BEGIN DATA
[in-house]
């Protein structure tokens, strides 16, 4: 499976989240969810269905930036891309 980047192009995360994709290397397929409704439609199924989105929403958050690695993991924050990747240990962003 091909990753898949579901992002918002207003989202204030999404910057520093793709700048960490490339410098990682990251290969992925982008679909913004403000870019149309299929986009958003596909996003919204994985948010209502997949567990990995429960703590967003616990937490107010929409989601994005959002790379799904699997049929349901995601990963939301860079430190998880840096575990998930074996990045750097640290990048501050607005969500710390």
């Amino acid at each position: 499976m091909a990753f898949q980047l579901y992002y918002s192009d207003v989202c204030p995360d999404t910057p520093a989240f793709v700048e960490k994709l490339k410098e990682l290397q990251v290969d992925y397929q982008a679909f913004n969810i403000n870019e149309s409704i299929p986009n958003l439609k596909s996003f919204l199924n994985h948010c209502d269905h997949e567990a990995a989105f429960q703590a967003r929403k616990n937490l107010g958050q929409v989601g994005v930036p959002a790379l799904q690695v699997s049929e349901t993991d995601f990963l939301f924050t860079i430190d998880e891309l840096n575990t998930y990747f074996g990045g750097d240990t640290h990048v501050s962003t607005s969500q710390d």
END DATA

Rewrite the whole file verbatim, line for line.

[in-house]
């Protein structure tokens, strides 16, 4: 499976989240969810269905930036891309 980047192009995360994709290397397929409704439609199924989105929403958050690695993991924050990747240990962003 091909990753898949579901992002918002207003989202204030999404910057520093793709700048960490490339410098990682990251290969992925982008679909913004403000870019149309299929986009958003596909996003919204994985948010209502997949567990990995429960703590967003616990937490107010929409989601994005959002790379799904699997049929349901995601990963939301860079430190998880840096575990998930074996990045750097640290990048501050607005969500710390």
């Amino acid at each position: 499976m091909a990753f898949q980047l579901y992002y918002s192009d207003v989202c204030p995360d999404t910057p520093a989240f793709v700048e960490k994709l490339k410098e990682l290397q990251v290969d992925y397929q982008a679909f913004n969810i403000n870019e149309s409704i299929p986009n958003l439609k596909s996003f919204l199924n994985h948010c209502d269905h997949e567990a990995a989105f429960q703590a967003r929403k616990n937490l107010g958050q929409v989601g994005v930036p959002a790379l799904q690695v699997s049929e349901t993991d995601f990963l939301f924050t860079i430190d998880e891309l840096n575990t998930y990747f074996g990045g750097d240990t640290h990048v501050s962003t607005s969500q710390d």